Obviously I jumped at the chance to expand my product's image close to the major tourist attraction of Devil's Bridge, with its own majestic waterfalls.
And so, after speedy arrangements, I was on my way to Wales with an overnight bag, to reccy the scene.
Seven hours later, I found myself in the gathering damp Welsh gloom of evening driving down a gravelled track towards a 100 year old railway mess hut. This was the temporary accommodation/office of the project, and stood beside the Vale of Rheidol narrow gauge railway track. I was to quickly learn that the train passed twice a day, with a friendly hoot and a whistle, bringing hundreds of tourists up the line from Aberystwyth to the Devil's Bridge station terminus just around the bend.
After a warm welcome - we'd never met before - a hot meal, and a glass of scotch, the venture was gradually unfolded in detail for me.
The job involved my creating a model village for his proposed model railway. For those of you who know the railway product, it's produced by Lehmann in Germany.
The next morning we tramped across the railway track, through dew laden grass in the direction of his grounds. Work was already well under way in digging out a bank of slate to level off the model railway area. This involved a huge JCB. Basically it was a building site, with at least three months work yet to see it all finished. It was certainly an exciting idea, and expense seemed to be no issue here.
We took a walk around the rest of the grounds, looking out across the steep valley through fir trees. It was indeed a magical place.
My part of the exercise was quite open ended. To make whatever models I felt would be appropriate, all of which would of course be funded. I could also run my own shop there if I wanted, selling my product. In fact a small shop unit was eventually erected just for me.
This, then, was the start of a friendship which has lasted. Though we no longer share any business, I still visit him in Wales almost every year.
But back to the plot.
I accepted the challenge, returned back to Surrey and started immediately on the first model buildings.
Within a few weeks I was ready to return to Wales on a semi-permanent basis. I'd purchased a small caravan that I could live in for the summer (an adventure in itself), and this was towed back to Wales and parked beside the railway track. All my meals were supplied, so the van was just a place to retire to after two or three nightcaps in the mess hut with mine host.
During the next months we found we had a very similar sense of humour. Many an evening we would be reduced to tears of laughter over some silly comment one of us might make - the sort of laughter you just can't control. It could have been the scotch, and probably was. But it was one of the most enjoyable escapades. Camped on the side of a valley, making model buildings, shifting mountains of earth, creating overlooks into the valley...the days just flew by, with us both falling into easy chairs at the end of each day, exhausted and happy.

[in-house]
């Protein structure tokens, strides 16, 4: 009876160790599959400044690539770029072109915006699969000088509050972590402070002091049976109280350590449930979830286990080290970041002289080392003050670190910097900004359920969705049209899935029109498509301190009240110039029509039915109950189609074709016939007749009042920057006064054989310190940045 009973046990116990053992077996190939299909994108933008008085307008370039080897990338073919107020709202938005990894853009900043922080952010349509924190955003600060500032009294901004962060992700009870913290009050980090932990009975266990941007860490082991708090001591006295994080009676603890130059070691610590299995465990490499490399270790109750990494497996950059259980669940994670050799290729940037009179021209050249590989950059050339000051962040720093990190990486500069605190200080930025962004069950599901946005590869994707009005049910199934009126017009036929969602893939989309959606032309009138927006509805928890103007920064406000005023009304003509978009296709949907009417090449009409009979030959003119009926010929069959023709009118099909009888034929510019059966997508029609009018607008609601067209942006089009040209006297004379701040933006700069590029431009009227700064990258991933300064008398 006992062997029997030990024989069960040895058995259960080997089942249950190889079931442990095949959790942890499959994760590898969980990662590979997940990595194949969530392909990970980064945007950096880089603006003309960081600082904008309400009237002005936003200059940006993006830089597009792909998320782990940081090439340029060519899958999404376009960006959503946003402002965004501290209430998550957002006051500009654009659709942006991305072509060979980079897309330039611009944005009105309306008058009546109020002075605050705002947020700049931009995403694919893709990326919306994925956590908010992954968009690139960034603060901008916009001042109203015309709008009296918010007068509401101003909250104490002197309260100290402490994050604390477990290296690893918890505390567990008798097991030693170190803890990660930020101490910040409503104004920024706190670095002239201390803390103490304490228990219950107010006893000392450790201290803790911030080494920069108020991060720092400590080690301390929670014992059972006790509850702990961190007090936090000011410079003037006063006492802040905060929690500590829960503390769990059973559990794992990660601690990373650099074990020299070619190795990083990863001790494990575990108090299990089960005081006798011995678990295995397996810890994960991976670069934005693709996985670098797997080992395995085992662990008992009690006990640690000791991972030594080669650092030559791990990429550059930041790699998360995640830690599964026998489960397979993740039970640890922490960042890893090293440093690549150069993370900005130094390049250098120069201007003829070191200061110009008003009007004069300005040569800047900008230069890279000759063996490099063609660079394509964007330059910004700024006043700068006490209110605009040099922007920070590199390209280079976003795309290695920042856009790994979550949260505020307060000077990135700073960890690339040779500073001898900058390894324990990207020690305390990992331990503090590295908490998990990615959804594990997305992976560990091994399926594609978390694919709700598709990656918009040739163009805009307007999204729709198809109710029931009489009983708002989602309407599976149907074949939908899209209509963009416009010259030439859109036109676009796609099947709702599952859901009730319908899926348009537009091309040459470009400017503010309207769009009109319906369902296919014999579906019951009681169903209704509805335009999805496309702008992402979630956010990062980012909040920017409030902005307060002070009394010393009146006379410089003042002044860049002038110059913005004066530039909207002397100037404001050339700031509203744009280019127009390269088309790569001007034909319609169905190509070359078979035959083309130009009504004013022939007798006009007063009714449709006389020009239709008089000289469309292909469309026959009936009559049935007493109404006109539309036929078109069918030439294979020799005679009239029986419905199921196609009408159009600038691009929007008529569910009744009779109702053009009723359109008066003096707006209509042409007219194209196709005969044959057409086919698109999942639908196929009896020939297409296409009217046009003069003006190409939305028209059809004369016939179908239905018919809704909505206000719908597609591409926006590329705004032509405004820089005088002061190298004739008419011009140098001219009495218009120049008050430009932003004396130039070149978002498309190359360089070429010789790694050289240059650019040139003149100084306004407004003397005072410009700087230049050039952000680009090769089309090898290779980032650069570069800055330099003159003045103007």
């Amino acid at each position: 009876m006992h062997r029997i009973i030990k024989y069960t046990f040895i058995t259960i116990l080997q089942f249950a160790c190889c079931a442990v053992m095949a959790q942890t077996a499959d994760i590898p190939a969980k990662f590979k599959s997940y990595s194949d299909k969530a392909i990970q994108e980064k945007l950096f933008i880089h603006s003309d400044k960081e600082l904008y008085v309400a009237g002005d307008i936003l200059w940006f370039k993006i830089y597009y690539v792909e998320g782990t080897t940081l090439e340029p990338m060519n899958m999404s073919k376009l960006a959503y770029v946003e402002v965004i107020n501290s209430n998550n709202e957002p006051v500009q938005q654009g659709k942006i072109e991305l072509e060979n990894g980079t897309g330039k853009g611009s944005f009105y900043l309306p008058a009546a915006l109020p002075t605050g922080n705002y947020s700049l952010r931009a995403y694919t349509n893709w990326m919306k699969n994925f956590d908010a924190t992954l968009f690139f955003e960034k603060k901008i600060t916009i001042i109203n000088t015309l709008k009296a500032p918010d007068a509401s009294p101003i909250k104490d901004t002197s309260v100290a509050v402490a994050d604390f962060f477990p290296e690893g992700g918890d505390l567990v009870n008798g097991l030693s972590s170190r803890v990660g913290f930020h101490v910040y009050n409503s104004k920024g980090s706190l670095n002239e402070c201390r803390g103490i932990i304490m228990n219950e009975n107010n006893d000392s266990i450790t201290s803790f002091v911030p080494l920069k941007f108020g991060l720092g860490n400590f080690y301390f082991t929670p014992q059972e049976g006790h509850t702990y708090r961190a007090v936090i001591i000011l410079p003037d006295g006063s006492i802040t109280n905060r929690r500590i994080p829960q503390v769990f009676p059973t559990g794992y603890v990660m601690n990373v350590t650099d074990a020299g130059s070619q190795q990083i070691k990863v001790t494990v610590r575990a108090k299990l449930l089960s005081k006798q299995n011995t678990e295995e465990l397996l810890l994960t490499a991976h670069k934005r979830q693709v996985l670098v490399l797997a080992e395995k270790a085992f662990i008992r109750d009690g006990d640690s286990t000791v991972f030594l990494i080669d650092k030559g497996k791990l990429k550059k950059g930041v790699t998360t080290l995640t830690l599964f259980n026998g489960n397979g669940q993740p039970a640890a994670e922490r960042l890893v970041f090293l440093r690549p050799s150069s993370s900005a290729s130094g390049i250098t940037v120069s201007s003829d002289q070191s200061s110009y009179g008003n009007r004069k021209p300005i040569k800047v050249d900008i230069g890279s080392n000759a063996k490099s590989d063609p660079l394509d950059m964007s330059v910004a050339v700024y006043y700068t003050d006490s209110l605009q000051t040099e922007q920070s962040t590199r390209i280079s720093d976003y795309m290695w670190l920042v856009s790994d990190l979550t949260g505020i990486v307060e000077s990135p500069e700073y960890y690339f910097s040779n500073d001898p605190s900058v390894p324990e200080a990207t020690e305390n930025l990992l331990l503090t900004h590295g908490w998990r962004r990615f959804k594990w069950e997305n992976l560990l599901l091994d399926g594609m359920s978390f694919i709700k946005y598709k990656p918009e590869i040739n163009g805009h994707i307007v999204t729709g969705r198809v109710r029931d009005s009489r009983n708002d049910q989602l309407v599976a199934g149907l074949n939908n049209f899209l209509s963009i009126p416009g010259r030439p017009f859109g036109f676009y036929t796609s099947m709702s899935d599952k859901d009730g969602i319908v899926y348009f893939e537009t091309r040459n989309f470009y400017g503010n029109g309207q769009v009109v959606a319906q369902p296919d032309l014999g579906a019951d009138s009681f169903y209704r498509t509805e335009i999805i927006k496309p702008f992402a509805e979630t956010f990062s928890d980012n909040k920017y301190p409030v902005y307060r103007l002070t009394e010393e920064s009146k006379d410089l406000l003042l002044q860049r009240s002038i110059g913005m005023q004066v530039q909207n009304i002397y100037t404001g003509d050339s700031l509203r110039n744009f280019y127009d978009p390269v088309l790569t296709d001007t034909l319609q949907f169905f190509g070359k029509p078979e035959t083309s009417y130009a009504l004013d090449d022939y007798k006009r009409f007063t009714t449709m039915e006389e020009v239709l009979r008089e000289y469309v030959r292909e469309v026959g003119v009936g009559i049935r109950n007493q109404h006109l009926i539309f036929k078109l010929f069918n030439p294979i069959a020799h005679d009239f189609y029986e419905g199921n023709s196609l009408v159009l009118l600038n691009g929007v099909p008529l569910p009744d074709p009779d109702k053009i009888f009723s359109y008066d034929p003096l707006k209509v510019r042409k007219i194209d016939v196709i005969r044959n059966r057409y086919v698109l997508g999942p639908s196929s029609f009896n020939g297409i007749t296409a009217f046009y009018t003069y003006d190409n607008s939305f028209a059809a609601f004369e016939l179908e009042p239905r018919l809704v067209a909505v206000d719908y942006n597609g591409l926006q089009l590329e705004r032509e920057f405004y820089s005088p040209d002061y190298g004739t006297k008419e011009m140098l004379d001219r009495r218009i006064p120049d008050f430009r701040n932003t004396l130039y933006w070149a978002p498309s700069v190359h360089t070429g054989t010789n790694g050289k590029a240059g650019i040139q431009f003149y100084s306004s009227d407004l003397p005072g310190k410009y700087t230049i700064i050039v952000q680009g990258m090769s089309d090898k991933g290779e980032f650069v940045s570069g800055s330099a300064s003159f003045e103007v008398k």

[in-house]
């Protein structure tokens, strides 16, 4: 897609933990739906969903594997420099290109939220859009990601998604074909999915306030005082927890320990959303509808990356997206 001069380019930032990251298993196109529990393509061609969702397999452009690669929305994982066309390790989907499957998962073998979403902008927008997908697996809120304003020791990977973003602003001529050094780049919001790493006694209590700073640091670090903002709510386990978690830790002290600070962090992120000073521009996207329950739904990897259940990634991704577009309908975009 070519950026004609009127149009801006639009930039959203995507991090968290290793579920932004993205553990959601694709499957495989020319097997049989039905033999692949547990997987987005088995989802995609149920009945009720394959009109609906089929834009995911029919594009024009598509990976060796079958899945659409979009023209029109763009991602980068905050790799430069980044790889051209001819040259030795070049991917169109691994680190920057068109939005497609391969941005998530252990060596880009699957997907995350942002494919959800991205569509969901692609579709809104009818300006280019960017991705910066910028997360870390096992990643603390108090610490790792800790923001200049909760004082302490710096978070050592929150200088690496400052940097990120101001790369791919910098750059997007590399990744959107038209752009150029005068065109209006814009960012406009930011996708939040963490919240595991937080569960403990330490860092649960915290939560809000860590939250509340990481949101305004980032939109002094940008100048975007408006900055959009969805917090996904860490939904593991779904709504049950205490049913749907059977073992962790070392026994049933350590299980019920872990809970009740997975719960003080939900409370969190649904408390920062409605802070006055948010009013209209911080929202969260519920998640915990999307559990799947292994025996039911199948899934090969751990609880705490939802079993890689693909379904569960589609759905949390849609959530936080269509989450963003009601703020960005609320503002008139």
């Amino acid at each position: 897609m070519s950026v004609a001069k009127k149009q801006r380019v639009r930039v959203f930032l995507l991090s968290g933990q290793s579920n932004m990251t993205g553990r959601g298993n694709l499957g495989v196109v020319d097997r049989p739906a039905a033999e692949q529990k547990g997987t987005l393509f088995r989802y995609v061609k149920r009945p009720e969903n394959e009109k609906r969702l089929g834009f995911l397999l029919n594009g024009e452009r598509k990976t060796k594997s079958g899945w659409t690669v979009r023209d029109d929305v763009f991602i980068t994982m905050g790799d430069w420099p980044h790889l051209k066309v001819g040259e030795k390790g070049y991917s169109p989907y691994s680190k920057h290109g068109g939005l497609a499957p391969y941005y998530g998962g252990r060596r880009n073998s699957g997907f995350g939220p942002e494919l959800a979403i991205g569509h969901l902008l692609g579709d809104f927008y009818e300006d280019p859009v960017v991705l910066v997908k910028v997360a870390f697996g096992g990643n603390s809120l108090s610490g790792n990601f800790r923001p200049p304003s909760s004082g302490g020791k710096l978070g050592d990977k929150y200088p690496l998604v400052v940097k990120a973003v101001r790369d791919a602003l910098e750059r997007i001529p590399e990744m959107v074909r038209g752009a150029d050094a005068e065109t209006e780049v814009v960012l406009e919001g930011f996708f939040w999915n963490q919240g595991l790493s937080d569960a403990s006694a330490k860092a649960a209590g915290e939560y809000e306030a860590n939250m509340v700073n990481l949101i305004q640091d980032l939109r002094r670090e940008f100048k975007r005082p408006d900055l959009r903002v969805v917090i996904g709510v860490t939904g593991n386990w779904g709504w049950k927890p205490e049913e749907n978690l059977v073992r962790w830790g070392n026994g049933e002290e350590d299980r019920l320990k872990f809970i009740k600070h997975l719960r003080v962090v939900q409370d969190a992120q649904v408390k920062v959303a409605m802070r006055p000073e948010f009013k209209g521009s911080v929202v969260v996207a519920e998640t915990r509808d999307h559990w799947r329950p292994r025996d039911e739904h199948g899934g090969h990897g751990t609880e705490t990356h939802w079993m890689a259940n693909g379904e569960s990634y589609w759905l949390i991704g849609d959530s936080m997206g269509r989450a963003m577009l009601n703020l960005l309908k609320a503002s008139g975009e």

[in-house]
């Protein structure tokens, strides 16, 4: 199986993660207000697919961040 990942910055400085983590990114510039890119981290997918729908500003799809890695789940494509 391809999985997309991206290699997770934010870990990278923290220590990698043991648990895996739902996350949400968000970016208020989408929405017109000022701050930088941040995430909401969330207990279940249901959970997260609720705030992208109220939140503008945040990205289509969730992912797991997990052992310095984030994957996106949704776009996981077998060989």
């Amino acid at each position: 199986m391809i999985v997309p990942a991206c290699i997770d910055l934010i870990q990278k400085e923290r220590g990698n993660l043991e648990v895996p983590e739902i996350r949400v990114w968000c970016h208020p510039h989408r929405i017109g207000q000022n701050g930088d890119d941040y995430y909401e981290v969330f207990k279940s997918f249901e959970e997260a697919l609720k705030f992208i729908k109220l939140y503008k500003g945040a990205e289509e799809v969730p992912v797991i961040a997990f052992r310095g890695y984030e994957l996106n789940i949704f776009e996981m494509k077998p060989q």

The weeks passed, the model railway tracks were laid, some of my models installed, and the proposed day of opening to the public drew closer and closer. Model railway items were arriving from America, along with complicated sound systems and controllers.
After a postponement of opening just to get as close to completion as possible, the kids at the local primary school were invited in with their teacher. The local press were there too, and the following week a good writeup appeared in the newspaper.
Hundreds of leaflets were left at hotels, van sites, holiday camps, shops, etc.
Eventually the big day arrived. I'd just finished painting a huge ten foot high sign for the entrance gates (at this point I was doing more than just modelmaking).
The gates were opened. The train from Aberystwyth could be heard whistling it's warning of approach as it rounded the final bend into Devil's Bridge station. Soon the first hundred or so tourists would be walking past our gates on their way to see the falls just up the road.
And that's exactly what they did.
They just walked past our gates to see the falls just up the road. Not one stopped to look.
There were couples and whole families; mums and dads pushing buggies laden with offspring, and much older folk looking like they wouldn't make it.
But none chose to see what we offered. Eventually, over the course of the summer months. attendance picked up a little, but not nearly enough to save the scheme. We had special days when children could come in free. Other days when adults could come in free with a paying child. Other days when anyone could come in free. It was crazy stuff.
A mobile catering van was purchased and setup at the entrance to try to stop folk passing. They sometimes bought an icecream. And continued to the falls.
The venture from then on just went slowly downhill. I returned back to Surrey for the winter, thoroughly exhausted from trying to help turn around the business, and depressed.
I returned again the next spring, but it was no use. The place finally closed at the end of that summer.
There were so many funny incidents of those days, ten years ago, that we now recall over glasses of scotch...returning once more (and for many years yet, I hope) to evenings of watery eyed uncontrollable laughter at the hopelessness of that project.